Writer and teacher Sharon Blackie wrote, “When there is mutual respect between two partners, between the goddess and the king, between land and the people, between nature and culture, between feminine and mas­culine — then all is in harmony and life is abundant.”9 When the contract is broken, everything suffers. Restoring and honoring the voices of the feminine are keys to healing the land, as is healing the relationship between the sacred masculine and feminine.

New and Ancient Myths Emerge

New and ancient myths emerge from the depths, sometimes connecting us to old stories meant to be passed down. Dreams hold our individual and collective shadows, including lost aspects of the feminine. A young man I guide encountered the feminine in his dreams as water: waves, rivers, lakes, the ocean. Once she came as a dry riverbed, asking him for water. In waking life, he communes with her while sitting beside a lake, and her presence softens him.

Water is a feminine principle in Norse mythology. Dew arises in the valley when the past is praised. Urd, the goddess of fate, gathers the water to feed the well of memory and keep the Tree of Life alive. Without Urd, the sun, a masculine principle, would shine too brightly and evaporate all the water.

Central to Norse mythology is reconciling the male sky gods and the feminine nature spirits. Urd is a village matriarch. In matriarchal societies, mothers and children are honored and protected, and people remember their ancient stories. Like plant consciousness, matriarchal societies are egalitarian, with neither women nor men dominating, but rather mother trees giving to the forest.

Matriarchal Societies and the Holy Feminine

North American buffalo are matriarchal.10 The males are physically stronger but defer to females for the right to mate. The grandmothers, mothers, and aunties lead the herd to find food and water and avoid predators. The sacred masculine reveres the holy feminine. We can restore her in our psyches and the world and reclaim her within ourselves and our societies by remem­bering the nature spirits, hags, and goddesses in ancestral myths and by being with those that arise in our dreams.

In Norse mythology, a blót is a blessing ceremony invoked to restore the balance between the masculine sky gods and the feminine Earth spirits and bring humans back into harmony with the Tree of Life. Storyteller Andreas Kornevall leads blót ceremonies between and among groups of people who are having conflicts, such as those who practice Earth-based spiritualities and Christians. In them, no one judges or critiques the person speaking. Every­one listens and tries to understand.

During one ceremony, an older woman in the group who feels the most upset is invited to speak first. No one will analyze her to determine her issue or problem. All will be tuning in to the collective shadow. The group invites her to speak because they recognize she may be holding it. Giving words to long-suppressed feelings can create trans­formation for all people and the land.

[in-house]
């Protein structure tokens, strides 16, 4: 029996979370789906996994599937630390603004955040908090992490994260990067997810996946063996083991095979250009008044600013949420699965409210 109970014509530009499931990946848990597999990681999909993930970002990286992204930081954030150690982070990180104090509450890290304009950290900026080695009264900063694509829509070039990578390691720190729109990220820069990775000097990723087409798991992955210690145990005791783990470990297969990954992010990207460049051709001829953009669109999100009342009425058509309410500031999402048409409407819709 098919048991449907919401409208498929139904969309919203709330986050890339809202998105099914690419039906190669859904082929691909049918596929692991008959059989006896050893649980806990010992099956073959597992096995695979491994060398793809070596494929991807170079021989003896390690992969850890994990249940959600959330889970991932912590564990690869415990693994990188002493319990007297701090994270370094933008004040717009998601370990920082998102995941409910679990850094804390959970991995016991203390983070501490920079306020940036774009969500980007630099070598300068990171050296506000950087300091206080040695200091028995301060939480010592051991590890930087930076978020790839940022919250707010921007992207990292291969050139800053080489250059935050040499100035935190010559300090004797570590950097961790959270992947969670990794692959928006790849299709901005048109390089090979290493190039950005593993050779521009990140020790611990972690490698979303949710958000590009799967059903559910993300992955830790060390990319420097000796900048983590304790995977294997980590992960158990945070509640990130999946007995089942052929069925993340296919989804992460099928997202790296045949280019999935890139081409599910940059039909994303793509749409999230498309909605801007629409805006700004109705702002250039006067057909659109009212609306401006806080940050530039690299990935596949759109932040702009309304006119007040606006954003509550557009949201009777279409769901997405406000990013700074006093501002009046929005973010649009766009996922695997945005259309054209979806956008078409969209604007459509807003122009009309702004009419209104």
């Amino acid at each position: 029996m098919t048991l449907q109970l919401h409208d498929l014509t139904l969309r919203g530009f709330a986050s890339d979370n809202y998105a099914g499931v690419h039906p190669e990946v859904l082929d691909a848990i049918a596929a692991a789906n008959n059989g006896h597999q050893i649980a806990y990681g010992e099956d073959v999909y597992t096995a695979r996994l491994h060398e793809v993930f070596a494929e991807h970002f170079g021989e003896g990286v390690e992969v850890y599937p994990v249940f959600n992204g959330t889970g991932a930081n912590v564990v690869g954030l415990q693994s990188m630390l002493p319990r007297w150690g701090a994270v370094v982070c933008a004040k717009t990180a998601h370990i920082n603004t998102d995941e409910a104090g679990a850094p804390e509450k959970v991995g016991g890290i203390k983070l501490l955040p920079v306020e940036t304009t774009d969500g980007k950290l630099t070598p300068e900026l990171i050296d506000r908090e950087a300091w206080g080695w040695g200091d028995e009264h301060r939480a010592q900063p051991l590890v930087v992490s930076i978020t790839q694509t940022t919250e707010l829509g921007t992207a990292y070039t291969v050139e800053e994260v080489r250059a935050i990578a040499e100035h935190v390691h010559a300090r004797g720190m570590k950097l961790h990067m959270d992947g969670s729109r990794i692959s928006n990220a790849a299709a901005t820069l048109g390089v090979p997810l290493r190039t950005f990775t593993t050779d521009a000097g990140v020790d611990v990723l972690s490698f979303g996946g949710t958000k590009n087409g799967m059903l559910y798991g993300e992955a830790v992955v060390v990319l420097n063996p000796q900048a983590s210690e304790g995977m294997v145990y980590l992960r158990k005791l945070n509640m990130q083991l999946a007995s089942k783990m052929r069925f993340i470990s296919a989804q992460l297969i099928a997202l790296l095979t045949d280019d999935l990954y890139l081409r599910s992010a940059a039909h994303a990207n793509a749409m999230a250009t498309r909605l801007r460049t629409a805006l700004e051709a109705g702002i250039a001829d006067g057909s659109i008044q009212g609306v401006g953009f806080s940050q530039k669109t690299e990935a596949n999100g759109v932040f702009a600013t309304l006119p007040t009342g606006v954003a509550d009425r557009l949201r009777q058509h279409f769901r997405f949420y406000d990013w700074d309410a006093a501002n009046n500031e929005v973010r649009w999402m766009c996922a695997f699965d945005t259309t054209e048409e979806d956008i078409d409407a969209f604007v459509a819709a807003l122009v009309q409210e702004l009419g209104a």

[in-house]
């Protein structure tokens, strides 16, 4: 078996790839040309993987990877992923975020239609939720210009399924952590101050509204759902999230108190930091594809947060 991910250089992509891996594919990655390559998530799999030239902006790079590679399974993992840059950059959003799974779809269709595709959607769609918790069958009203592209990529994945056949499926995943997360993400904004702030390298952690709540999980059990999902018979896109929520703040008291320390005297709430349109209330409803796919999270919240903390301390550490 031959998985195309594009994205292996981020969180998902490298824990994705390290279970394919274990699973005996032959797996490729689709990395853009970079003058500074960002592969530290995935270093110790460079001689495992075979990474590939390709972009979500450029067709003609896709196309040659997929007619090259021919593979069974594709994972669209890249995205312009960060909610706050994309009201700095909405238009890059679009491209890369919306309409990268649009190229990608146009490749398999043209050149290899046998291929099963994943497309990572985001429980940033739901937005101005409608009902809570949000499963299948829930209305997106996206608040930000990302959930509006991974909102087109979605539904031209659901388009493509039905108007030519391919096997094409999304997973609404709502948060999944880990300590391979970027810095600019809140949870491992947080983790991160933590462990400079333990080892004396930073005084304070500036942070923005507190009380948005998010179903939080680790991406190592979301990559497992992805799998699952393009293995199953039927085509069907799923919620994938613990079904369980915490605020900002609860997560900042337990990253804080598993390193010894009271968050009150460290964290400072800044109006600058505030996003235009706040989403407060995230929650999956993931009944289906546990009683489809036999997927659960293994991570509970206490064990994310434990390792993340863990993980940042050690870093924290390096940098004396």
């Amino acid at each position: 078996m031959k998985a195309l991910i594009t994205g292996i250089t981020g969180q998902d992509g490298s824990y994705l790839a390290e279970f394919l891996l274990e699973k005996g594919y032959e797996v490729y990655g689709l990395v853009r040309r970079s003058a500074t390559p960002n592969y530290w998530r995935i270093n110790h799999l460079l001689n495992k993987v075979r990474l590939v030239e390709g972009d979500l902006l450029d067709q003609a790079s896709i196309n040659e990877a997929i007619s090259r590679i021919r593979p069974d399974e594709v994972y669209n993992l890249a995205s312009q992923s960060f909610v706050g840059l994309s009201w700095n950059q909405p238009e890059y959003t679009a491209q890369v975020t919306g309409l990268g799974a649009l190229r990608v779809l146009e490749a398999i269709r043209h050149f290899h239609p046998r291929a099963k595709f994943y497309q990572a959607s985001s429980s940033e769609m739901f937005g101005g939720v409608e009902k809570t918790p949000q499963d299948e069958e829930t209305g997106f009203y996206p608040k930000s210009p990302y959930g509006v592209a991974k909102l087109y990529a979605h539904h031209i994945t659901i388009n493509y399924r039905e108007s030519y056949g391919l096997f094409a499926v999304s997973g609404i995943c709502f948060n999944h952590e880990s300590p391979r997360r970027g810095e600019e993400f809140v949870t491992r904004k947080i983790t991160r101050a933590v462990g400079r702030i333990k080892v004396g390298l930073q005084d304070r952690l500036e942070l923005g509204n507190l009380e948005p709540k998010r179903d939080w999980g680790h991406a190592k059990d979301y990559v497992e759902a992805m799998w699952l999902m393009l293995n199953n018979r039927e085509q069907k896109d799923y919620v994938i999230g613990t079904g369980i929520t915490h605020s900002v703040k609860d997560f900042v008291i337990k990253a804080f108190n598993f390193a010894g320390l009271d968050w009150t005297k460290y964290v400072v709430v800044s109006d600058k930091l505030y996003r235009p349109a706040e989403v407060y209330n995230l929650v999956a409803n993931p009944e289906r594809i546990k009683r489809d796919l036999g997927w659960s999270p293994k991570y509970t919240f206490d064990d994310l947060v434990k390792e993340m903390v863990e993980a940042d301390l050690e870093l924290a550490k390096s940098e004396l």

I would love to see these ceremonies occur in society, so we may honor and listen to the feminine again. I wish women were invited to disagree and emote more often in families, organizations, and governments.

The Collective Shadow of Patriarchy

When women can’t speak the truth to those in power, the collective shadow of patriarchy remains ingrained. If women were invited to speak and be heard, knowing that what they said would not be used against them, perhaps the wild feminine could live. And we could uncover the underbelly of what goes unseen in the world, on the land, and in dreams.

Perhaps we could recognize those we put beneath us and take care to listen to the pain they express, shining a light on what needs to be altered.

Copyright ©2023 by Rebecca Wildbear. All Rights Reserved.
Reprinted with permission from New World Library.

Article Source:

BOOK: Wild Yoga

Wild Yoga: A Practice of Initiation, Veneration & Advocacy for the Earth 
by Rebecca Wildbear.

book cover of: Wild Yoga by Rebecca Wildbear.This wonderfully fresh and revelatory book invites you to create a personal yoga practice that seamlessly melds health and well-being with spiritual insight, Earth stewardship, and cultural transformation. Wilderness guide and yoga instructor Rebecca Wildbear came to yoga after a life-threatening encounter with cancer in her twenties. Over years of teaching and healing, she devised the unique and user-friendly practice she presents in Wild Yoga.

In this book, she guides you in connecting to the natural world and living from your soul while also addressing environmental activism. Whether you are new to yoga or an experienced practitioner, by engaging in this vibrant approach, you’ll discover greater levels of love, purpose, and creativity, along with the active awareness we know our planet deserves. You will be guided to awaken your wild nature and deepen your relationship with earth. 

Click here for more info and/or to order this paperback book. Also available as a Kindle edition.

About the Author

photo of Rebecca WildbearRebecca Wildbear is the author of Wild Yoga: A Practice of Initiation, Veneration & Advocacy for the Earth. She is also the creator of a yoga practice called Wild Yoga, which empowers individuals to tune in to the mysteries that live within the earth community, dreams, and their own wild nature so they may live a life of creative service. She has been leading Wild Yoga programs since 2007 and also guides other nature and soul programs through Animas Valley Institute. 

Visit her online at RebeccaWildbear.com.